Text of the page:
It's no secret that Netflix has invested a lot in its slate of original content, and has publicly said that the reasoning was because it didn't like to be in the position of losing content when contracts ran their course and the rightsholders went off to do something else. While we know how much Netflix has pledged to spend on original content over the next few years, we know how exactly how much of its budget is being spent on it. It's 85 per cent, in case you forgot to read the headline.
We've known since last October that Netflix had set aside $8 billion to develop original content, and now we know just how big an investment Netflix has been willing to make. Obviously $8 billion is always going to be judged as a lot of money to spend on TV and films, but the fact that it's 85 per cent of its spending shows just how serious Netflix is about lessening its reliance on third-party content providers.
The good news is that Netflix has been responsible for a lot of great stuff over the past several years, with a diverse range of programming to try and match the varying wants and needs of the audience. Whether it's Marvel TV shows, stand up comedy, talk shows, or films of varying quality. You have to keep that subscription revenue coming in, and the best way to do that is make sure there's plenty of things for subscribers to watch - and that there always will be.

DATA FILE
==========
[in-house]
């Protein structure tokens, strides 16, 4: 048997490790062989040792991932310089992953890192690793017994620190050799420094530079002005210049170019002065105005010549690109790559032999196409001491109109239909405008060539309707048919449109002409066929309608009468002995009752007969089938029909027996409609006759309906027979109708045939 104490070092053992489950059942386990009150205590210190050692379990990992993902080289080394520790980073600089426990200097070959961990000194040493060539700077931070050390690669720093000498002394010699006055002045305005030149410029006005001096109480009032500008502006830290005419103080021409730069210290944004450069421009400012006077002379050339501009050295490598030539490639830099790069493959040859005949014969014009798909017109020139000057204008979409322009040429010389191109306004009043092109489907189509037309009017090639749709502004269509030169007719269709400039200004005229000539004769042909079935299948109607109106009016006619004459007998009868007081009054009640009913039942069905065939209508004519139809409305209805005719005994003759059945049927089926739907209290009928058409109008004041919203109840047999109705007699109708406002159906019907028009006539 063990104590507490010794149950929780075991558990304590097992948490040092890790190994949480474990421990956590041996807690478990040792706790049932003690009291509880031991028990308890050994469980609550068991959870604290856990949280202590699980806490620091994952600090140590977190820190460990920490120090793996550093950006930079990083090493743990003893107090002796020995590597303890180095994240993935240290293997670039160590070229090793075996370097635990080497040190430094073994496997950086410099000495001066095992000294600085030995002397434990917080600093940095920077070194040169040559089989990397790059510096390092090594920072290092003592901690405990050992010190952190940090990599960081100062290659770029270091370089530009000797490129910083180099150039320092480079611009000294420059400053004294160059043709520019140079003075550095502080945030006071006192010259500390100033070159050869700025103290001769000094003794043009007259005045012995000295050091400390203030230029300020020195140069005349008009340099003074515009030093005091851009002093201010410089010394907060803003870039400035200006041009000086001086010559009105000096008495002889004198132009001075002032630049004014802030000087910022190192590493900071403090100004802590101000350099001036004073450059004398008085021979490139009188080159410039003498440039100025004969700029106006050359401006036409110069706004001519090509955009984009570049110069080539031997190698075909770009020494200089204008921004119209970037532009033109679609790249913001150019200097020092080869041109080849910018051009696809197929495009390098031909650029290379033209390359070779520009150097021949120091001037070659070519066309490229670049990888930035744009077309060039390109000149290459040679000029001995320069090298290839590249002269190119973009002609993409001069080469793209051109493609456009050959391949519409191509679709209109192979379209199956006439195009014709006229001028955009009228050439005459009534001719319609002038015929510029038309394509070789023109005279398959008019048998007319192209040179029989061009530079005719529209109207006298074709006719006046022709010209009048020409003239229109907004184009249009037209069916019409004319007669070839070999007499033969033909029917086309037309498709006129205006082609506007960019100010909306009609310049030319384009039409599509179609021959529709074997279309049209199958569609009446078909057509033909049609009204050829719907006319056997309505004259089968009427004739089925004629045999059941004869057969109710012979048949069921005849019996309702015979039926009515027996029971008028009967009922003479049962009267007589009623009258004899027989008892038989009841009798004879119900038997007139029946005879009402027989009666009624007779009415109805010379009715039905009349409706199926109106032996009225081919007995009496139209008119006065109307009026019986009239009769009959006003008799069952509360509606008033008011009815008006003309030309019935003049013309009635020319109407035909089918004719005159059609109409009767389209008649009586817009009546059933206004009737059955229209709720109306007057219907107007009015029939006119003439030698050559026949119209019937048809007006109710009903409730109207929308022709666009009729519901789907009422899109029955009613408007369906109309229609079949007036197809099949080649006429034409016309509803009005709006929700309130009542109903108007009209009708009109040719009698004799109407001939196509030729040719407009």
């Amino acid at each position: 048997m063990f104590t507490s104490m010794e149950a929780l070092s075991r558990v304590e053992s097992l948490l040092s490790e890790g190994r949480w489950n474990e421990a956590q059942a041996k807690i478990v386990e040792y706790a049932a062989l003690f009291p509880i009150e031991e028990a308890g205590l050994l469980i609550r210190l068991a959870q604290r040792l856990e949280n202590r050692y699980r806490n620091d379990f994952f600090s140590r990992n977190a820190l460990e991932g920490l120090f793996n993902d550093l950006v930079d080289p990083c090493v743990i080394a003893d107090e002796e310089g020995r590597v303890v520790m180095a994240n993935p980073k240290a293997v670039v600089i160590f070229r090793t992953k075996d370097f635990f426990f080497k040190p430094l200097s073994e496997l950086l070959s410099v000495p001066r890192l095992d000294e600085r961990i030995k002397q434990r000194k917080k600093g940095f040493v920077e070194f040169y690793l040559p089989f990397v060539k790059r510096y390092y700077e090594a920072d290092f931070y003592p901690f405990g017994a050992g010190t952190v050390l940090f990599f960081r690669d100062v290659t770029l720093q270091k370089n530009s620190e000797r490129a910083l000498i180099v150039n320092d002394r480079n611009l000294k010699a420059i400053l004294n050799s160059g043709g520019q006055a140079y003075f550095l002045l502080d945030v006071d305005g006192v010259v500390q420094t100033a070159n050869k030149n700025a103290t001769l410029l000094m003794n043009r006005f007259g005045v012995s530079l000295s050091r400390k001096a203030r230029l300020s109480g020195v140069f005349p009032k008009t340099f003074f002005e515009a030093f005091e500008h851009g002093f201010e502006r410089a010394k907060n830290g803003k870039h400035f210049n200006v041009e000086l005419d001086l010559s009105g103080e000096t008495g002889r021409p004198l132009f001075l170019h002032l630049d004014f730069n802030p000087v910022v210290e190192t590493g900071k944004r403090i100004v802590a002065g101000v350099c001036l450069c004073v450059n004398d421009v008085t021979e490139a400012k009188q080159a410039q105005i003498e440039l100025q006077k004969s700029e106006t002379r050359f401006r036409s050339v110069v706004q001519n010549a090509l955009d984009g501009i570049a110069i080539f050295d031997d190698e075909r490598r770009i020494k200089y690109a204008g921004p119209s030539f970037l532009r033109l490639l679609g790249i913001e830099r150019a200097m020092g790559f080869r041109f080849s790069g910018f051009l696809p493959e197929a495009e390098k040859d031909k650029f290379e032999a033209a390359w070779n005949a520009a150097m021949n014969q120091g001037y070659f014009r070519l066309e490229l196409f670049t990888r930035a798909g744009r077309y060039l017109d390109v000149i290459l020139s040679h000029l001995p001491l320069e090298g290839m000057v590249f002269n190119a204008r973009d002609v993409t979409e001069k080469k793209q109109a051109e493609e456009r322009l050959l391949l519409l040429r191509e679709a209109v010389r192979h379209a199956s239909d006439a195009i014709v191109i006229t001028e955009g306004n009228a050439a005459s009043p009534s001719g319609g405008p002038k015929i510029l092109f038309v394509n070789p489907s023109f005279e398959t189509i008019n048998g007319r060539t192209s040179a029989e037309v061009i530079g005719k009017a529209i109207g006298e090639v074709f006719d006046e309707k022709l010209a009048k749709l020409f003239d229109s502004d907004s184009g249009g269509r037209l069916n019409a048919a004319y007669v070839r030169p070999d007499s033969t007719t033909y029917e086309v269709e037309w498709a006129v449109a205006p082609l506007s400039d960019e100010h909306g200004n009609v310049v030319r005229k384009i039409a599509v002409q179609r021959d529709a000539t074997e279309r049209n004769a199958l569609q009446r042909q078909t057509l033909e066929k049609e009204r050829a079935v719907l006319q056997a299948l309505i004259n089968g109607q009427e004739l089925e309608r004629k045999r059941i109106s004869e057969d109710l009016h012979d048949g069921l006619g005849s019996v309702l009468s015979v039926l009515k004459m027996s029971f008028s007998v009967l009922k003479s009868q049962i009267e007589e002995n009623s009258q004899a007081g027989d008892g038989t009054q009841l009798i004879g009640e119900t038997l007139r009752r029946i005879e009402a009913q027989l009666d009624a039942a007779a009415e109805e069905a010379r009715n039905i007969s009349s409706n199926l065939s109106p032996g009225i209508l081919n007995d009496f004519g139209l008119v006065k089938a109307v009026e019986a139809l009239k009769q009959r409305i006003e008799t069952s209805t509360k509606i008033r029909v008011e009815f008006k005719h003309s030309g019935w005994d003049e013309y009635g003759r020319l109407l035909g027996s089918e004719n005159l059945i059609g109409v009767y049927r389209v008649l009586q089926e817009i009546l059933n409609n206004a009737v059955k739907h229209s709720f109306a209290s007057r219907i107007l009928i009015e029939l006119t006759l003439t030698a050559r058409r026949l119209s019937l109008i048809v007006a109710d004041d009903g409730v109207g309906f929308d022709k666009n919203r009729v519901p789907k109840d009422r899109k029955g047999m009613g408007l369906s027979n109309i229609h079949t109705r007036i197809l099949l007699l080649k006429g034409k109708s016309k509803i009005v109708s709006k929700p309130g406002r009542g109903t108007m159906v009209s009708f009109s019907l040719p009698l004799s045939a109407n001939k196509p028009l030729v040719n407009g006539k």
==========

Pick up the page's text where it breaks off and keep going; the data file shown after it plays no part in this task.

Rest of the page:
The idea is for Netflix to increase its slate of original programming from 470 pieces to 1,000 pieces before the year is up, which is definitely no small task. According to Content Chief Ted Saranos the company's tactics involve recruiting filmmakers that already like and use the service. Telling Variety:
“The creators we’re talking to, they watch Netflix and they want to be on our network.
The way we can secure those shows is having a great reputation with talent, having a brand people want to be associated with, and a good track record of delivering.”
With other media companies realising how lucrative streaming can be, particularly where original online-only content is concerned, Netflix is going to have to deal with a lot of competition in the future. Why would they hand over their content to make Netflix money when they can try and monetise it for their own services? That seems to be Disney's plan, plus with the power and franchises Mickey Mouse has under his belt you can safely assume that Netflix will be worried.
Although Saranos doesn't seem to be giving off much of a fear vibe, and when asked about Disney's streaming ambitions he simply said:
“I don’t know what took them so long.”